Trix lives in The House – a place where wayward shifters go for comfort and control. And they need it now more than ever. Shifters are going missing and Trix was almost one of them. Her out-of-control magic bought her life-saving time when five rogue vampyres tried to take her and Stripes (another shifter). They were saved by an unexpected (and unwelcomed) hunter, a hunter that Trix fears will turn his weapon upon her if he learns her true name.
Back at The House, Trix’s growing magic, rogue vampyres, and a new shifter (Eddie), turn Trix’s life up side down. Her friend, Shayana (a fellow shifter) disappears without a trace leaving Trix with only one place to turn for help, her grandfather (a powerful witch of the Covenant).
Behind the Covenant’s walls, Trix continues the struggle with her growing magic (which until now had always been natural to her) and her newfound telepathy – which brings her sanity to the edge of madness and she must fight to regain control.
On top of all that, the witches won’t help in the search for the missing shifters, they want to bring Trix in for a trial to conduct testing on her telepathy (which will more than likely end in her execution), rules are changing, and other shifters discover changes within themselves as well. Will Trix and her friends uncover the truth behind the missing shifters and can they find them before it’s too late?
On a positive note, the overall story and plot was enjoyable. I found myself thinking about different parts throughout the day and looking forward to reading more. However, my enthusiasm took a nose dive shortly after picking it up again because of the typos/errors in spelling and grammar. In the beginning, the story meandered and traveled tangents that added nothing substantial to the story. Other issues included unnecessary repetition (shifters eat a lot, Trix was a slut when she was a teenager, etc.); contradictions (in the first chapter, Trix says she’s 19, then in the next chapter she says she’s 22); poor sentence construction (so at the beginning it reads like Trix is sad or mad, but at the end she’s laughing with fellow shifters. She wants to be alone, but she wants physical contact because “she’s so messed up”). And there are also times where things “jump” from one topic to another without any connection in between, which caused differing levels of confusion. There were also portions that the author teased you with and then skipped over completely (like Hannah’s first shift!).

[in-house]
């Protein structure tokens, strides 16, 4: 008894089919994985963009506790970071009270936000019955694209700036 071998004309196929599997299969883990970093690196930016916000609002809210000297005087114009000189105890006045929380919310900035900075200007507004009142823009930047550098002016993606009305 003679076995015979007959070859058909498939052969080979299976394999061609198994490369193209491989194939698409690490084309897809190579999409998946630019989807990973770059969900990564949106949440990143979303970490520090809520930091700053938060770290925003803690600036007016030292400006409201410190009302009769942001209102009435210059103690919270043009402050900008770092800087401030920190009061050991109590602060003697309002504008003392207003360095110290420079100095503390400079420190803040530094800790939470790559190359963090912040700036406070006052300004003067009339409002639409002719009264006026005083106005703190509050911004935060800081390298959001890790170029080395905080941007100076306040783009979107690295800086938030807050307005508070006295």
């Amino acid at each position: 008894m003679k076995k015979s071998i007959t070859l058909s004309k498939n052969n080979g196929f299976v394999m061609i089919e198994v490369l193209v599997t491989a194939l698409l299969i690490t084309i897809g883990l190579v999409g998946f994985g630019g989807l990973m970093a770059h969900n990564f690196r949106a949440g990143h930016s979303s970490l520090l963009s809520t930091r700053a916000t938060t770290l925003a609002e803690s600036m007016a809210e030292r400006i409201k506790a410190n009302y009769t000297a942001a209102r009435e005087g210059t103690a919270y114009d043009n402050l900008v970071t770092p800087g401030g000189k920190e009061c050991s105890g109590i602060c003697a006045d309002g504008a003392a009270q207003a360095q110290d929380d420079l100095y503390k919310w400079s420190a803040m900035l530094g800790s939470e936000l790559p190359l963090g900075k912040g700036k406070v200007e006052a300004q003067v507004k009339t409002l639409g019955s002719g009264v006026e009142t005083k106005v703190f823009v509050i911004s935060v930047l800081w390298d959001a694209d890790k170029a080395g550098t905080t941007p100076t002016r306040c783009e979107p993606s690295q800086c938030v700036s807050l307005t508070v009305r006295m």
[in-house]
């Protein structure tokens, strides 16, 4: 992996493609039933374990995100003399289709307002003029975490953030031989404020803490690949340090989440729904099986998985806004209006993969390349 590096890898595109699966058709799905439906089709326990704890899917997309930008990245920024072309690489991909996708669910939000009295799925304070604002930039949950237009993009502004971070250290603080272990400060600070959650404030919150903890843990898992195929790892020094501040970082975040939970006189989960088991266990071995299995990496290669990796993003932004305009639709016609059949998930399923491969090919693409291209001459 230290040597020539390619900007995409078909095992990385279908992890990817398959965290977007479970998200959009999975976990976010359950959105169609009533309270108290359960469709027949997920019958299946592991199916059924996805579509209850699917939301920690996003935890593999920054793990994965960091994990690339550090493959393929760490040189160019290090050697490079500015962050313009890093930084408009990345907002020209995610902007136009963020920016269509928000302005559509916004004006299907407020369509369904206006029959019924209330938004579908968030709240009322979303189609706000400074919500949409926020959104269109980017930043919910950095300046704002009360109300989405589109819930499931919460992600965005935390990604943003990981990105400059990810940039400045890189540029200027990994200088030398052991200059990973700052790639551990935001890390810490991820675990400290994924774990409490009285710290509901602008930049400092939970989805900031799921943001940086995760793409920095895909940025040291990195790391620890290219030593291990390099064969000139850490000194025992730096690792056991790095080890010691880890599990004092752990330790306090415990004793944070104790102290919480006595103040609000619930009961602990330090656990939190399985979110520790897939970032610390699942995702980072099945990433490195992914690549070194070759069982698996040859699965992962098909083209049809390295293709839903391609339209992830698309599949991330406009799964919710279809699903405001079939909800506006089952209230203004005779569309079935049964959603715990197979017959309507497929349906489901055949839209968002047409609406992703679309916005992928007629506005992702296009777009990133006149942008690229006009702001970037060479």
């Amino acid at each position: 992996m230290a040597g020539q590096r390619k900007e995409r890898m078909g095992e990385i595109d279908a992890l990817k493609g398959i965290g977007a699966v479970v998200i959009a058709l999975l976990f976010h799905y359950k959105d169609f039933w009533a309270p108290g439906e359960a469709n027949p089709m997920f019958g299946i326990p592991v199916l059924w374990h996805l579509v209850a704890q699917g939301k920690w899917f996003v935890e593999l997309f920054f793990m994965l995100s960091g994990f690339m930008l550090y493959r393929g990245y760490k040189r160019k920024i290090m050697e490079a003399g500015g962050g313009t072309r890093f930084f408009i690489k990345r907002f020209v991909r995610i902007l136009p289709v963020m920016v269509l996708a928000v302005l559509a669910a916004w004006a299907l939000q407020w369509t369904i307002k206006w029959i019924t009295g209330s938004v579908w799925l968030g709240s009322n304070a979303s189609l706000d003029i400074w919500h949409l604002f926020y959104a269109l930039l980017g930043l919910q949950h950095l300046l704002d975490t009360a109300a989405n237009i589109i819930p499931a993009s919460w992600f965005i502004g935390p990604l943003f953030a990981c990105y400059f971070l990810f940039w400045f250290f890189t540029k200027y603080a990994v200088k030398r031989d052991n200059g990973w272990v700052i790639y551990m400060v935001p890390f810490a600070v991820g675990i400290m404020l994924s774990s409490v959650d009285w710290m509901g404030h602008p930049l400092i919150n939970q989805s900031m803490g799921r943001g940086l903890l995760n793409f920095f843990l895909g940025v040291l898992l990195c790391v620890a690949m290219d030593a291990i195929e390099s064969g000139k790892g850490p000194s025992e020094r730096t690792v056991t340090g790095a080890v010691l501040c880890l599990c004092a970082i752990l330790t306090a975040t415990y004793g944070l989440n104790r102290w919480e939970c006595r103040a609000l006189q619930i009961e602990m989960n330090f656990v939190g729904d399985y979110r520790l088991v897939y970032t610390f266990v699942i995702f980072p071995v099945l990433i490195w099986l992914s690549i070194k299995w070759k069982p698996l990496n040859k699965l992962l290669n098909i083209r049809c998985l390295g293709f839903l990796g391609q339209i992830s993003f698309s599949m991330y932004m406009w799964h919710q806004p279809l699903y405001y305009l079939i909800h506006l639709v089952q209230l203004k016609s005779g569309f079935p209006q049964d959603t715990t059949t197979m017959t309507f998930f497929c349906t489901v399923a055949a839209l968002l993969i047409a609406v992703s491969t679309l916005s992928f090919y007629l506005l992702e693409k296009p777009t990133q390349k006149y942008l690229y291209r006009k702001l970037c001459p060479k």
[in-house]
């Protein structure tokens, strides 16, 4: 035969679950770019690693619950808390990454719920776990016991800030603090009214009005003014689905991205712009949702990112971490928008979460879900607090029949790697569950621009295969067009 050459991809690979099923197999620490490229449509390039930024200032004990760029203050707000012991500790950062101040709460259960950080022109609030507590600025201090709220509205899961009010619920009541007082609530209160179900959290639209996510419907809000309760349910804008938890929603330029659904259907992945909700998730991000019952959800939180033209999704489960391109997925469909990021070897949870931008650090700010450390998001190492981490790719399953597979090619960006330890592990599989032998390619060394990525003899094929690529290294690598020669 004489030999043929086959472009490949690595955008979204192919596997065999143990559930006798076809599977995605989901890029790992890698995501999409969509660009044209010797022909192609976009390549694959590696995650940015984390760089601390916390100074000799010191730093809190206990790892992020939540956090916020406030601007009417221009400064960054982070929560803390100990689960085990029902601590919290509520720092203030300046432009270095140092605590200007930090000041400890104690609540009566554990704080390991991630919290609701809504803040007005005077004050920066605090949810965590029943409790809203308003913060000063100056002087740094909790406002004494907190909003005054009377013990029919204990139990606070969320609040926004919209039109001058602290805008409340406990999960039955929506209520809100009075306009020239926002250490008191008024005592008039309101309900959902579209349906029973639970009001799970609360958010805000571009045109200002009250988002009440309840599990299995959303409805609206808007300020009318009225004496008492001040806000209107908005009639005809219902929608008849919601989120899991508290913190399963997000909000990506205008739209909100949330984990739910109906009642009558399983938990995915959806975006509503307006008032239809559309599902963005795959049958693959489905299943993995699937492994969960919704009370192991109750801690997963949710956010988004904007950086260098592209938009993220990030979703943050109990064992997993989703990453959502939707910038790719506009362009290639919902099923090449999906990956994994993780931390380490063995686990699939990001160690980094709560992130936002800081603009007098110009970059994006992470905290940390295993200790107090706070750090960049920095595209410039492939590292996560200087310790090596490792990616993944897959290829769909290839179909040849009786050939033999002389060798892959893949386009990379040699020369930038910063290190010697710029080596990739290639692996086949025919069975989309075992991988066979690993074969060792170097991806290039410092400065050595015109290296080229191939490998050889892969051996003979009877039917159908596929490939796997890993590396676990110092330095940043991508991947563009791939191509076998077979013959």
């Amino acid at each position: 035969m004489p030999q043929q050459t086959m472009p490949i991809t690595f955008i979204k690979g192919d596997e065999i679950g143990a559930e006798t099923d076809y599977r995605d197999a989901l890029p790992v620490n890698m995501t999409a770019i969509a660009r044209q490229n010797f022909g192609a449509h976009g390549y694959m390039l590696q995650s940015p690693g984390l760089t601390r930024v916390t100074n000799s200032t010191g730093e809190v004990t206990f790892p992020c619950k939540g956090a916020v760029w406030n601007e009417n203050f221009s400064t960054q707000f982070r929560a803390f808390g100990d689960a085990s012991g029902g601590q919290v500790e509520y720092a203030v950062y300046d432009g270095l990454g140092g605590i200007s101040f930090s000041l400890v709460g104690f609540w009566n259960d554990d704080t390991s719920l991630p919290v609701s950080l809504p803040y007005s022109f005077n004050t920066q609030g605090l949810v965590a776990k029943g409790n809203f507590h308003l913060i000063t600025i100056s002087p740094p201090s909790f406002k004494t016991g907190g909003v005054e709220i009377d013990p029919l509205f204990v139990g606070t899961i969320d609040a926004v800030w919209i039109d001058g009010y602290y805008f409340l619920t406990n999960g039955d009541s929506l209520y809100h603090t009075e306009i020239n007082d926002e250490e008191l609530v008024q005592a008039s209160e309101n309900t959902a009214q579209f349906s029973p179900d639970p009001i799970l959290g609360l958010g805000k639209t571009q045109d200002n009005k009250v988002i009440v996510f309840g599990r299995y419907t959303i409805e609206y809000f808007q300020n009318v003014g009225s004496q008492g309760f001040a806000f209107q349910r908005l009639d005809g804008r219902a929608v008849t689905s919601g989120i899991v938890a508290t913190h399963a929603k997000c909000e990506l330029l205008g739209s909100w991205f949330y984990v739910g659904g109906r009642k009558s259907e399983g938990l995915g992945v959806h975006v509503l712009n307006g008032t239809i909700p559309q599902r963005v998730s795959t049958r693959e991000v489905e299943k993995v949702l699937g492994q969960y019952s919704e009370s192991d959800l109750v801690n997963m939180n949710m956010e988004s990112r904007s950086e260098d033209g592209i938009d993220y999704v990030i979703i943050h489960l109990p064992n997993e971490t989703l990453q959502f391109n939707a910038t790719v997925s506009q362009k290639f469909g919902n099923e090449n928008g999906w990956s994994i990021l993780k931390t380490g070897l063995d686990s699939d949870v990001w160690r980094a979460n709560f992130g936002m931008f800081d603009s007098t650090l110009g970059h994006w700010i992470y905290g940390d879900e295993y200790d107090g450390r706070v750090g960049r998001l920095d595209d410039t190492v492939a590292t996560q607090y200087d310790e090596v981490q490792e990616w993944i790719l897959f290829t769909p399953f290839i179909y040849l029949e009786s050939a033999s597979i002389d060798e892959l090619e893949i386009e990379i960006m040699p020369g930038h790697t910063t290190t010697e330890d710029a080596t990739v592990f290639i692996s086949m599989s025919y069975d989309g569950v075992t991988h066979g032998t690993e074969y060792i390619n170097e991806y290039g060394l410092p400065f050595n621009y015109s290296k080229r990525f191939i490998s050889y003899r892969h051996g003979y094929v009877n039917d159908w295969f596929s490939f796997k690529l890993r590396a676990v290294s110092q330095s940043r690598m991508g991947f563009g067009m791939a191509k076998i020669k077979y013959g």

I also got a little annoyed at Trix’s reliance and dependency on Marie – it made Trix seem really selfish and that made her difficult to like at times. She refers to herself as a spoiled brat from time to time, and I think that is a very apt description. One moment, she’s weak, falling apart and emotionally wrecked one moment, then the next moment she’s all “I gotta be strong, too much to do now” the next. It’s hard to pin down her personality because it’s constantly shifting – and maybe that’s something the author was trying for, but for me it makes a character hard to read, difficult to like, tough to care about, and confusing. And all of that made it impossible to immerse myself in the story.
The book finally starts to take off about 65% into it (when Trix and her shifter buddies find out where the missing shifters are being kept and set out to rescue them). After that, there’s a lot more action and less trivial rubbish.
This is yet another example of a book that could have been much better, possibly even earning 4.5 out of 5 stars, if only it went through a few more rounds of revisions.
Overall rating: 3.0 out of 5 stars.
Appropriate for ages 16 & up.
For more information about Emma Faragher, please check out her website.
I received a free eBook of The House from Goodreads-Making Connections in exchange for an honest review.